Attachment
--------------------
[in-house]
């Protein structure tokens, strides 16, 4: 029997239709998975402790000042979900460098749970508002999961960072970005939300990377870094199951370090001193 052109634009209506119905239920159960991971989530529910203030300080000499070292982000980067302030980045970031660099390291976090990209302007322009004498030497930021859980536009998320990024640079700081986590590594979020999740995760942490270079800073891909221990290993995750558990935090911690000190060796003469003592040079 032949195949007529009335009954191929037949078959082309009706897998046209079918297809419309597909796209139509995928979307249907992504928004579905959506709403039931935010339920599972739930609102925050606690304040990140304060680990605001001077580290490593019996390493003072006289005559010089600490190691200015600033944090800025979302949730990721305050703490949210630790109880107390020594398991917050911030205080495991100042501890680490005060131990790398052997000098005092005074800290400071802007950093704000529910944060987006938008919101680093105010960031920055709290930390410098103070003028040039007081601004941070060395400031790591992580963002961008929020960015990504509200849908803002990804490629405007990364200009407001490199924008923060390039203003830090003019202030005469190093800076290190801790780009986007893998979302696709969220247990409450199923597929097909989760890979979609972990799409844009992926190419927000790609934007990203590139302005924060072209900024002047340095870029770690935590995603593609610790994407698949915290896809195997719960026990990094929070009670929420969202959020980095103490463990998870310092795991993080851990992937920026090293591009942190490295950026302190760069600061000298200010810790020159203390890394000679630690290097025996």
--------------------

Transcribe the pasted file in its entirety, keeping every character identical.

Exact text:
[in-house]
């Protein structure tokens, strides 16, 4: 029997239709998975402790000042979900460098749970508002999961960072970005939300990377870094199951370090001193 052109634009209506119905239920159960991971989530529910203030300080000499070292982000980067302030980045970031660099390291976090990209302007322009004498030497930021859980536009998320990024640079700081986590590594979020999740995760942490270079800073891909221990290993995750558990935090911690000190060796003469003592040079 032949195949007529009335009954191929037949078959082309009706897998046209079918297809419309597909796209139509995928979307249907992504928004579905959506709403039931935010339920599972739930609102925050606690304040990140304060680990605001001077580290490593019996390493003072006289005559010089600490190691200015600033944090800025979302949730990721305050703490949210630790109880107390020594398991917050911030205080495991100042501890680490005060131990790398052997000098005092005074800290400071802007950093704000529910944060987006938008919101680093105010960031920055709290930390410098103070003028040039007081601004941070060395400031790591992580963002961008929020960015990504509200849908803002990804490629405007990364200009407001490199924008923060390039203003830090003019202030005469190093800076290190801790780009986007893998979302696709969220247990409450199923597929097909989760890979979609972990799409844009992926190419927000790609934007990203590139302005924060072209900024002047340095870029770690935590995603593609610790994407698949915290896809195997719960026990990094929070009670929420969202959020980095103490463990998870310092795991993080851990992937920026090293591009942190490295950026302190760069600061000298200010810790020159203390890394000679630690290097025996």